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Microvascular Decompression for Trigeminal Neuralgia

Trigeminal neuralgia is an uncommon neurological condition that causes sudden, severe, brief, stabbing recurrent episodes of facial pain in one or more branches of the trigeminal nerve. It is usually caused when an artery or a vein are compressing the trigeminal nerve, but can also be present with no apparent cause. It is sometimes misdiagnosed as a dental or jaw problem or as a psychological disorder. Once correctly diagnosed, there are several medical and surgical treatment options to reduce or relieve the debilitating pain caused by this disease.

The first line of treatment for patients with trigeminal neuralgia is always medication. Even minimally invasive surgery carries risks and should be considered a last resort.


TN can be caused by a blood vessel pressing on the trigeminal nerve as it exits the brain stem. This compression causes  damage to the protective coating around the nerve (the myelin sheath). TN symptoms can also occur in people with multiple sclerosis, a disease that causes deterioration of the trigeminal nerve’s myelin sheath. Rarely, symptoms of TN may be caused by nerve compression from a tumor, or a tangle of arteries and veins called an arteriovenous malformation. Injury to the trigeminal nerve (perhaps the result of sinus surgery, oral surgery, stroke, or facial trauma) may also produce neuropathic facial pain.


In cases of TN, the pain is most commonly felt on one side of the face (unilateral) and usually in the cheek or lower jaw. The pain can be described as stabbing, shooting, burning, excruciating, and unlike any other pain previously experienced. The pain attacks may last for a few seconds or occur in multiple bursts of pain in quick succession. The pain, often triggered by just a light touch to an area of skin, can strike at any time and without warning. The frequency of attacks can vary from a few times a month to several times each day depending on the severity of the condition.   There may also be pain inside the mouth, and often it can feel as if it is coming from one or more teeth, hence many people seek the help of their dentist initially, and some may undergo unnecessary dental treatment before getting a  correct diagnosis.  Very commonly, TN has identifiable triggers which can provoke pin attacks. These triggers include: brushing teeth, yawning, swallowing, face washing, shaving or putting on make-up, vibration or sudden movement, exposure to cold or breeze on the face, a light touch to the affected area, eating or biting into something and talking or smiling.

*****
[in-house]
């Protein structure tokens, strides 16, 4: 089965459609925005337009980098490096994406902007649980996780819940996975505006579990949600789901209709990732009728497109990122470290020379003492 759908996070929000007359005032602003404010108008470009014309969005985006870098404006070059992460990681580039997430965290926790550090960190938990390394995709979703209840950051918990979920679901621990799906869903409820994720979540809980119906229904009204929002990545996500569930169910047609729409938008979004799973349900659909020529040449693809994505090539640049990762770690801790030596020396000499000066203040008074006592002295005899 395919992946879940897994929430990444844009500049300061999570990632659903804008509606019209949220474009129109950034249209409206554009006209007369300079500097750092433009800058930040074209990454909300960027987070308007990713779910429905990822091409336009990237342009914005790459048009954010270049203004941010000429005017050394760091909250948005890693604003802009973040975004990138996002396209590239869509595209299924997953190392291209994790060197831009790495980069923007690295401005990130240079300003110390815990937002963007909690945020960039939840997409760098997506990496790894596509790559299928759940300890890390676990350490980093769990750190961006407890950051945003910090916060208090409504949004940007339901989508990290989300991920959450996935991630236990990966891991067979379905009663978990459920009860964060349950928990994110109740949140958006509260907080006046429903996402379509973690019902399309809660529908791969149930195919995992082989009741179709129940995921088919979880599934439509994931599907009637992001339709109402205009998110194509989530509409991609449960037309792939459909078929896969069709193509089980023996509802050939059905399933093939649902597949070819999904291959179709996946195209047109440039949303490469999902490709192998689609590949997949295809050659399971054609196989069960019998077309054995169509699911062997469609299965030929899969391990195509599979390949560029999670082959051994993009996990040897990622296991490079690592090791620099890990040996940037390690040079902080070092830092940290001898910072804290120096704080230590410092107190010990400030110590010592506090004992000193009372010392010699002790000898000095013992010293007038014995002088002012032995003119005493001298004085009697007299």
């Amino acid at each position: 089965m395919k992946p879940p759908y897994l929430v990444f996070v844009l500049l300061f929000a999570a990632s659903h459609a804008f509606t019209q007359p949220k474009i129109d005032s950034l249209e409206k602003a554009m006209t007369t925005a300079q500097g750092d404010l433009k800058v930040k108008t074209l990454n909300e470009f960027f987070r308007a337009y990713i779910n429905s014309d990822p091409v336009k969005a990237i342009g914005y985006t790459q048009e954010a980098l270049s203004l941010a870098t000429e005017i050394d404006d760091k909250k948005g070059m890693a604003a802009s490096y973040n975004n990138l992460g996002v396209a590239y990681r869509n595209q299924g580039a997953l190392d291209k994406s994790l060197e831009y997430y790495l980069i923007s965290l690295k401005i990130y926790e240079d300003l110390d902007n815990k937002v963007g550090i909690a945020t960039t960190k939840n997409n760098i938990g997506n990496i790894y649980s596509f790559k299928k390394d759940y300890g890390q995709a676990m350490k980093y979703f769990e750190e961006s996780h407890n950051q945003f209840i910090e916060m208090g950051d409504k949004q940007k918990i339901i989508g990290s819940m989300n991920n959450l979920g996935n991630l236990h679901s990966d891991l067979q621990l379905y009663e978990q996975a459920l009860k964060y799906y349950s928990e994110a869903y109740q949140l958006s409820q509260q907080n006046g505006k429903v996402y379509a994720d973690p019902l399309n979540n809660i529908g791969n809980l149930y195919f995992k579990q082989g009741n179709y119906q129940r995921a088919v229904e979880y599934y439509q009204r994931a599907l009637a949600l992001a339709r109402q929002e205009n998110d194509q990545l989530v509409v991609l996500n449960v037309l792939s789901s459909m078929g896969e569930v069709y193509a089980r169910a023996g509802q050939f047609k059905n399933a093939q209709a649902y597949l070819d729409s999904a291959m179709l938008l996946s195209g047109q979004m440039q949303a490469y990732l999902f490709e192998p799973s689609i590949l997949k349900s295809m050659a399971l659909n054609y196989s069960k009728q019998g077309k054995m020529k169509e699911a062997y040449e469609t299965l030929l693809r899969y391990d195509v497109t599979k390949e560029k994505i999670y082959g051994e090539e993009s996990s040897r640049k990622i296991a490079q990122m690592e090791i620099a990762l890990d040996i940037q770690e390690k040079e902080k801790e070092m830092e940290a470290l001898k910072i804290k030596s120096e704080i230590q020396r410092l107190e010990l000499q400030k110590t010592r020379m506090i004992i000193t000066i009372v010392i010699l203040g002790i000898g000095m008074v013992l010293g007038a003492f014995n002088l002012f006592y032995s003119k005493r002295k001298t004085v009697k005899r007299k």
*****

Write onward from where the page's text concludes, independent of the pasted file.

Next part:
TN diagnosis is based primarily on the person’s history and description of symptoms, along with results from physical and neurological examinations. Other disorders that cause facial pain should be ruled out before TN is diagnosed.     Most people with TN eventually will undergo a magnetic resonance imaging (MRI) scan to rule out a tumor or multiple sclerosis as the cause of their pain. This scan may or may not clearly show a blood vessel compressing the nerve. Special MRI imaging procedures can reveal the presence and severity of compression of the nerve by a blood vessel.


Initial therapy of TN is based on the use of medications including carbamazepine, oxcarbazepine, topiramate, gabapentin, pregabalin, and others. Common analgesics and opioids are not usually helpful in treating the sharp, recurring pain caused by TN.  If your pain persists after a few months on the medication, or if the side effects are so serious that your quality of life has become significantly impaired, a surgical procedure may be an option for you.

Surgery can broadly be split into two categories:  non-invasive and invasive.  Non-invasive surgeries include injections through the cheek (commonly known as percutaneous procedures) and Stereotactic Radiosurgery (Gamma Knife) which does not involve an incision but is a dose of radiation.  Invasive surgery is Microvascular Decompression (MVD) which consists in opening the skull and lifting the offending blood vessel away from the nerve.

Microvascular decompression

During microvascular decompression, your doctor makes an incision behind the ear on the side of your pain. Then, through a small hole in your skull, your surgeon moves any arteries that are in contact with the trigeminal nerve away from the nerve and places a pad between the nerve and the arteries (Figure 1). If a vein is compressing the nerve, your surgeon may remove it.

Microvascular decompression for TN

Figure 1. Microvascular decompression for TN

Microvascular decompression achieves the most sustained pain relief with 90% of patients reporting initial pain relief and over 80% still pain-free after 1 year, with 75% after 3 years and 73% after 5 years remaining pain-free. It is, however, a major surgical procedure that entails craniotomy to reach the trigeminal nerve in the posterior fossa

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